"X-Men Apocalypse's" Psylocke: A Long, Strange Comic Book Journey
Comic Books, Film
Every day this year, I will be examining the first pages of random comics. Today’s page is from Less Than Heroes, which was published by Top Shelf and is cover dated 2004. Enjoy!
David Yurkovich’s Less Than Heroes is an oddball superhero comic, a celebration of the weirdness of superheroes and a satire of the seriousness with which mainstream superheroes are presented. This first page isn’t great, but it does give us a good idea of what kind of book we’re in for.
Yurkovich gives us a bland 8-panel grid, 2 x 4, with the final row really one big panel that he splits up. He doesn’t do this throughout, but as this is an introduction and acts as something of a “documentary” about Threshold (including the “slide show”), it makes sense to have a “steady” “camera” viewpoint, which Yurkovich does here. So we get the Cosmopolitan in the first two panels, giving us a sense of familiarity, before Yurkovich pulls back to show the galaxy, the Earth, Philadelphia, and the TLA (well, it looks like the TLA, but I suppose it could be any concert venue). These four panels form a fairly standard cliché of storytelling, going from the macro to the micro, but it’s not a terrible device. In the final two panels, Yurkovich once again establishes the Cosmopolitan, but he also shows the rest of Threshold, diminishing the Cosmopolitan in the process, which contradicts the prominence given to him in the first two panels and cuts his bombast down to size. Yurkovich’s stiff, quirky art is on full display here, but we don’t get a good sense of his design, which is quite excellent. He doesn’t really get a chance to show off – we see that the Cosmopolitan is a bit of a dandy, Meridian is a bit more earthy-crunchy, while Recoil and Mr. Malevolence have a bit more of a standard superhero look. Yurkovich doesn’t do much to move our eyes over the page – he’s counting on the standard grid to get us to where we need to go and our knowledge of how to read comics to do that for him.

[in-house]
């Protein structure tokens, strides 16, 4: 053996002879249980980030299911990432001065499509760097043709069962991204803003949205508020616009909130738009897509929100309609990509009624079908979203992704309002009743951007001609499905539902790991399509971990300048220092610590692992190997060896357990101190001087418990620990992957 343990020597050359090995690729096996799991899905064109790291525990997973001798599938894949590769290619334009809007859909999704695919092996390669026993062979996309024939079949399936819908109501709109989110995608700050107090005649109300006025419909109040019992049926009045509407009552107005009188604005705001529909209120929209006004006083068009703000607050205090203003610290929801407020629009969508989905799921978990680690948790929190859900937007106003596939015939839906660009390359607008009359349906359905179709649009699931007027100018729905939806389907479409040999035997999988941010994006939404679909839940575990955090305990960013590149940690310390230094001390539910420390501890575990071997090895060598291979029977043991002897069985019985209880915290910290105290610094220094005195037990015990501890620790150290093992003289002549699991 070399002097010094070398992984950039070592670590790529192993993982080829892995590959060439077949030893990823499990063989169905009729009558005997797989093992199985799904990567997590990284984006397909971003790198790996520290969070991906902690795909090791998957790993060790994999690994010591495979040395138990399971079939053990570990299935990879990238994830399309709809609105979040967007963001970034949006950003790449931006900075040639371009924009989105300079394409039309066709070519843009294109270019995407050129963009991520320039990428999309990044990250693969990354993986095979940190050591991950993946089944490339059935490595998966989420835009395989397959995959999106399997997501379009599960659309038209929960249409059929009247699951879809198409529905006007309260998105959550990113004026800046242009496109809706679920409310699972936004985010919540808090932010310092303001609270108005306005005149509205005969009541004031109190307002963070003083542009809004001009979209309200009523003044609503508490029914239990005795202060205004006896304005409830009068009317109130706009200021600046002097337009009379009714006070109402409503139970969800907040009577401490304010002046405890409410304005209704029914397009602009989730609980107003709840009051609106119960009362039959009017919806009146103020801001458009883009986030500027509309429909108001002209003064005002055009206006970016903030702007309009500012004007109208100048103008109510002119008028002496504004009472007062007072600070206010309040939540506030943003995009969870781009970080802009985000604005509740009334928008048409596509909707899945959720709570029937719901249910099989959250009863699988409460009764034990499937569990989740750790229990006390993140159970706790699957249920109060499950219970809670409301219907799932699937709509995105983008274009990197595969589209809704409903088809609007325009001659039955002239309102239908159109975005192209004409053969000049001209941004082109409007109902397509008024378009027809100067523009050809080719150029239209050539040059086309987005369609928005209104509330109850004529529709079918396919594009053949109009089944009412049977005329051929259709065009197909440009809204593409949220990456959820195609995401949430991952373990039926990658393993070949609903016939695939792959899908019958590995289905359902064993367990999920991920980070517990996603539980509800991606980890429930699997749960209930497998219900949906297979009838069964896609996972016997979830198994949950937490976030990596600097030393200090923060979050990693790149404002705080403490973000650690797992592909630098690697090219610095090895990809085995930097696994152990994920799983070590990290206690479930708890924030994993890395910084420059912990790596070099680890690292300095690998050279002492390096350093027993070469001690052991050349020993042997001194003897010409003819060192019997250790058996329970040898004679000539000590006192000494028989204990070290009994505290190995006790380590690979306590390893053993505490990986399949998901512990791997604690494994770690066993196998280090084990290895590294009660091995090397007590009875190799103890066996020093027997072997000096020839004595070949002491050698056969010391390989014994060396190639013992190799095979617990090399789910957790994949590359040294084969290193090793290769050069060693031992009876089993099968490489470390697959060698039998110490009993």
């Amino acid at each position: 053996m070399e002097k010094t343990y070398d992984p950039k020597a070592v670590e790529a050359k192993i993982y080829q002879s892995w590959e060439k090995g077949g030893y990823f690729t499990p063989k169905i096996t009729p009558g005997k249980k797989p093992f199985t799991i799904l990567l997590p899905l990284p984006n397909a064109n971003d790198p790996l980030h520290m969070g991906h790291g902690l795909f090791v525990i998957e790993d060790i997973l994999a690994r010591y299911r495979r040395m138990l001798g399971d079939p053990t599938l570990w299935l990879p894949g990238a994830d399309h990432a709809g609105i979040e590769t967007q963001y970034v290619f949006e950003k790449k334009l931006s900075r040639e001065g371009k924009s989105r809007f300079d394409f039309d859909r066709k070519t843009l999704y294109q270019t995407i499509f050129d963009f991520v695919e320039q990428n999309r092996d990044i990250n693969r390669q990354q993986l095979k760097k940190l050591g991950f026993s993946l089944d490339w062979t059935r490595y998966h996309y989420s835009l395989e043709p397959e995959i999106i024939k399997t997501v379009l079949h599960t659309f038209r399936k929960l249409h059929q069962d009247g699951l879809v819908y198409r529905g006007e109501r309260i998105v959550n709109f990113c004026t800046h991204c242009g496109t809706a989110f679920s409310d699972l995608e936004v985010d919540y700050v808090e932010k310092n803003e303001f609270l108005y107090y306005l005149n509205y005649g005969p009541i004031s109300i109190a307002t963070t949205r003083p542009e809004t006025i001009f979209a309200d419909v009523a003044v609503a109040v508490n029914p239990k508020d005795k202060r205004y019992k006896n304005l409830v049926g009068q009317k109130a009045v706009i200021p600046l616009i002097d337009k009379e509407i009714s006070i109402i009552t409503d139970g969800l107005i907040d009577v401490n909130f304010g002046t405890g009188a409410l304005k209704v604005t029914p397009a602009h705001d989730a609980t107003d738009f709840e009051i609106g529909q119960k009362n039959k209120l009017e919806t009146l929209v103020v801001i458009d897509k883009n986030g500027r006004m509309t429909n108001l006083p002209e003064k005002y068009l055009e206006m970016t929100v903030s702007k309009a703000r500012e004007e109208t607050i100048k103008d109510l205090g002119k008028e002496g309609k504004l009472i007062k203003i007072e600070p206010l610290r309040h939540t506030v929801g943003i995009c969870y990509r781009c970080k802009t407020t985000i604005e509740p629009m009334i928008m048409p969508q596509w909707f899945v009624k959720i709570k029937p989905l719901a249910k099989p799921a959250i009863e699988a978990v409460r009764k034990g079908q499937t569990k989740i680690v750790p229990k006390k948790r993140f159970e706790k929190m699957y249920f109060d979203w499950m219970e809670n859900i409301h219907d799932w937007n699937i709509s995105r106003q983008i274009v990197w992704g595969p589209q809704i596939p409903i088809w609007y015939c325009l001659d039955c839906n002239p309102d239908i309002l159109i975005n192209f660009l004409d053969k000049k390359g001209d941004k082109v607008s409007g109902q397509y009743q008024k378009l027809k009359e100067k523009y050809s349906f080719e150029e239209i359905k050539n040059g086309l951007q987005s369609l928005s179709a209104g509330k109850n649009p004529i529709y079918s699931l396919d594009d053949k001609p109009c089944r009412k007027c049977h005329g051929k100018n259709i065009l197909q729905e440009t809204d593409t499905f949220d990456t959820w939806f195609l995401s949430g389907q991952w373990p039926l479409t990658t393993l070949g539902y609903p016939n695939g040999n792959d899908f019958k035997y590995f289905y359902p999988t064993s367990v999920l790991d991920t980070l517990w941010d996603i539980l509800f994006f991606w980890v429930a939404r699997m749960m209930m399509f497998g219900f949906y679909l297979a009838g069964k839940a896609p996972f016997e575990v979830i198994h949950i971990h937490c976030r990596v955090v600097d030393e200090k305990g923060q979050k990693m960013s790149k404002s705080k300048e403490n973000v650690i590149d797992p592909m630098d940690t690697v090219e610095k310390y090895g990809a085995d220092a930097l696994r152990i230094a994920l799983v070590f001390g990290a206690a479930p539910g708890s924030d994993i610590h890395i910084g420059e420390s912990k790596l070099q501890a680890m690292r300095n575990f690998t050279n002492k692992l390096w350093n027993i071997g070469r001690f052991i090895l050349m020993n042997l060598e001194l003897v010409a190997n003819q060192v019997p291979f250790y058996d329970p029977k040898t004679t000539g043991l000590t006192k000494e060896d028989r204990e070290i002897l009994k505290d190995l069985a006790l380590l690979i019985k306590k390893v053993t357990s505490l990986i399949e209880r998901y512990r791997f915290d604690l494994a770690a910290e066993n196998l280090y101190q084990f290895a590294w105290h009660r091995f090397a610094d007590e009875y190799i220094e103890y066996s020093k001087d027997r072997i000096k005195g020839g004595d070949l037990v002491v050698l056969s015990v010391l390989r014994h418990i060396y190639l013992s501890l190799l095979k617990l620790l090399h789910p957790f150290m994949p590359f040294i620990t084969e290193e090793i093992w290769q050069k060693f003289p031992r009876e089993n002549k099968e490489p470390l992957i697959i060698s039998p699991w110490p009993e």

Yurkovich does give us quite a bit in the prose, from the names of the characters, the group they form, where they are, and a bit about their personalities. The Cosmopolitan is obviously the arrogant bastard of the group, but he’s also rather funny, if his quips about Adam Sandler, Duran Duran, and his eligibility as a bachelor are any indication. Meridian gives us some crucial information – Threshold is a group of “non-union heroes,” which just sounds like it has potential to be humorous. Recoil and Mr. Malevolence get one dialogue balloon each, but Yurkovich makes them count, and we get quite a bit of their personalities from those short sound bytes. By the end of this first page, we have a nice if incomplete handle on what kinds of people the heroes are. Not a bad way to begin the narrative.
This page isn’t all that exciting, but Yurkovich does give us enough so we can decide if we want to keep reading or not. Of course, as we’ve seen before, the fact that this is a graphic novel (some of it was previously published, but I’m fairly certain this introduction is new to this collection) means that Yurkovich can take his time getting us up to speed, so he doesn’t need to hook us right away. He still does a pretty good job giving us a good idea of these characters, even if we don’t know much about the plot yet. Is it enough for the readers? Only each one of us can answer that!
Next: Well, I wish I could bring you some Good Milligan, but the randomness of the selection process brings us … Bad Milligan! Not Terrible Milligan, but still pretty Bad. Dang it. Find some good comics in the archives!
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